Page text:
Sauna Youth

Riddled with angst, Sauna Youth express their feelings in a quite British 70’s fashion, spitting South East accent vocals over a ‘The Jam’ like setup. This, a follow-up to their 2015 debut album ‘Distractions’ strikes a similar chord, but they’re still pushing the envelope.

The album explores the theme of death in a very literal way with spoken word poetry on the subject, but morose content is largely overshadowed by a determined and moody kind of optimism. They’re like a serious and more restrained Idles, adding weight to their monotonous vocal style with frantic, gnarling guitars and high tempo drum beats. Age has removed some of the warmth and playfulness of the first album, reducing the tracks to around 2 minutes each and simplifying guitar parts to create a more traditional punk sound. Occasional homemade noises and effects help to boost the narrative and provide depth.

Political topics feature regularly, from employment and money issues to social anxiety and rebellion. ‘Swerve’ is a poem read as if the narrator was commentating at their own wake, and the theatrical change of tone somehow manages to gel with the rest of the tracklist, despite the presence of a tuba. Jen Calleja’s splendiferous way with words is also highlighted noticeably on the album finale ‘Theatre 83’, where the singer lists all of the people in the past that she’s had to listen to, who have apparently been like a father to her.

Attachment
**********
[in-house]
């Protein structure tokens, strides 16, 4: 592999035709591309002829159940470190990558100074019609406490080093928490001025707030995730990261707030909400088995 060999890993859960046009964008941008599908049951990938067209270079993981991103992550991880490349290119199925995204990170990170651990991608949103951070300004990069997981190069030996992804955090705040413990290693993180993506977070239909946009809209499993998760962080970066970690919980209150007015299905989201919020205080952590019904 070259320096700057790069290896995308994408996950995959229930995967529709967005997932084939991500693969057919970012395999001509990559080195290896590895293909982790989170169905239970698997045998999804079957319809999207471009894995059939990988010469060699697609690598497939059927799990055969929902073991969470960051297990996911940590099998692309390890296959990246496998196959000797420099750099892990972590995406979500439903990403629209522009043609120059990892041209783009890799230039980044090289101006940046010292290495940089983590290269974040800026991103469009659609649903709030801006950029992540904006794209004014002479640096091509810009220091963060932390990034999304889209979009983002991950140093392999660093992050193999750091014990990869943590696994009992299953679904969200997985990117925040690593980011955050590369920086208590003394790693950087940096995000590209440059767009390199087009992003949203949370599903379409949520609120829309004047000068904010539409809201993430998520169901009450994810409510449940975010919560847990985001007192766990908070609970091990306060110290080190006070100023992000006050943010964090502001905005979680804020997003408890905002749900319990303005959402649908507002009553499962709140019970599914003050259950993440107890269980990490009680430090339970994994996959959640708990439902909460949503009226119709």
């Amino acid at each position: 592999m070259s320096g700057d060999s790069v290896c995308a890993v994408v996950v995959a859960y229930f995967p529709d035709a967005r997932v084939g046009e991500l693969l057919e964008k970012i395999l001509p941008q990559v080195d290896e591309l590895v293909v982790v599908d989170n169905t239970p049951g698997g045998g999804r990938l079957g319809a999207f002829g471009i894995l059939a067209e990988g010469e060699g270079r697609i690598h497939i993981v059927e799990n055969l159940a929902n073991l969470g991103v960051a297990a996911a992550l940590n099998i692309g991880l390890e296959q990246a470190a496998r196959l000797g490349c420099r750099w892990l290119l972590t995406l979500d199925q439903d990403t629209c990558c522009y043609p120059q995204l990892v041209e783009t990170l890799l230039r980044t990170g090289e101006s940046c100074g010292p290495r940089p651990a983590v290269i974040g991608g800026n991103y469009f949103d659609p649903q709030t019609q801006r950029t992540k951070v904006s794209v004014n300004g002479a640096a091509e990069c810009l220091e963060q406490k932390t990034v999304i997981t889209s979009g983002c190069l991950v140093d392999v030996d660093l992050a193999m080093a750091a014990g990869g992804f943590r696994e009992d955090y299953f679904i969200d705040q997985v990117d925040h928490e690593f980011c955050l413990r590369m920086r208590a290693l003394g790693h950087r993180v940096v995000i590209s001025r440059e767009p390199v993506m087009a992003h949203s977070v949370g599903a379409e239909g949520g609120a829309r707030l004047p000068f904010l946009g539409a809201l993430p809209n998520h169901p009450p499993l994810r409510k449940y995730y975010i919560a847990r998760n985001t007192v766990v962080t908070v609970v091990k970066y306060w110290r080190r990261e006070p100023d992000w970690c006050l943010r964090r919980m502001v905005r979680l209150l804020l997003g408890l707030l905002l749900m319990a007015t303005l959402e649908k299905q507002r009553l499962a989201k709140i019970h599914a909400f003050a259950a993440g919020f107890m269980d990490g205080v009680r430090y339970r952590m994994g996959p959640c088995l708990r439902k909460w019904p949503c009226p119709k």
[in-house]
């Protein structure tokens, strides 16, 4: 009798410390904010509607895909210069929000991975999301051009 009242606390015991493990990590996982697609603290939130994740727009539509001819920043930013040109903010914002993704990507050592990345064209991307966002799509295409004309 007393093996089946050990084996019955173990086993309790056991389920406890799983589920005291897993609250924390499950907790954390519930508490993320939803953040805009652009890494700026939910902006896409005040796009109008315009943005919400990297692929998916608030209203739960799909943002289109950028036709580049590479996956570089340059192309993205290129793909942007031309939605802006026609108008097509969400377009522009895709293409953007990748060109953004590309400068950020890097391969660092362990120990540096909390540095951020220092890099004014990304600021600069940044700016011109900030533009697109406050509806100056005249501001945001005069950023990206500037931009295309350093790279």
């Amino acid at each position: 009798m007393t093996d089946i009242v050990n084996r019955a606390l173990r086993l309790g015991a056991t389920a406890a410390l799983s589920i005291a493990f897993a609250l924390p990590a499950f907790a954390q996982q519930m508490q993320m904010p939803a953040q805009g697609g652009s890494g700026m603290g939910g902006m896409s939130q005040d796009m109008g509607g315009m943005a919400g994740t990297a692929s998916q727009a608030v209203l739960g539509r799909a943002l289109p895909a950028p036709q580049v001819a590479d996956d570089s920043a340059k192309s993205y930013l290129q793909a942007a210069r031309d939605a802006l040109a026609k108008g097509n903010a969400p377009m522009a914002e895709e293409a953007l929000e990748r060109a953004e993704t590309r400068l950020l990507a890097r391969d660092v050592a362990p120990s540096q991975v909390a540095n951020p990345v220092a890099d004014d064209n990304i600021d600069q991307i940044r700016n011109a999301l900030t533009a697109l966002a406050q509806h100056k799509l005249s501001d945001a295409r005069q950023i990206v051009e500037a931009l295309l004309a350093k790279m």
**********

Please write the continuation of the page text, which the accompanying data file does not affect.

Heavy repetition of the word “problems” in the song called ‘Problems’ somehow makes the eventual line “I’ve got no problems” seem obsolete, like telling themselves everything is fine while having a nervous breakdown. There are elements of The Undertones and Buzzcocks, proudly showcasing artistic working-class Britain with a fearless swagger – the percentages may be against them, but this is how they choose to live their lives. Listen to what they have to say above the mainstream drone, as well as the roar of distorted guitars and rapid drumming… right now!

‘Distractions’ was such a great album, I bought the t-shirt. This follow-up contributes much of the same quality, but with a more purposeful and cohesive sense of direction. I’ve come to believe a second album is best approached as a way to strengthen a live set of songs from the first album, like creating an extended directors cut. Deaths does this perfectly, combining thought provoking prose with an exhilarating punk soundtrack that intelligently looks back as well as forwards.

Release Date 7th September 2018 (Upset The Rhythm Records)

Sauna Youth Official | Facebook | Bandcamp | Twitter

Peter Rea

I like to go see fresh new music at Manchester's superb selection of smaller venues, and then share my enthusiasm.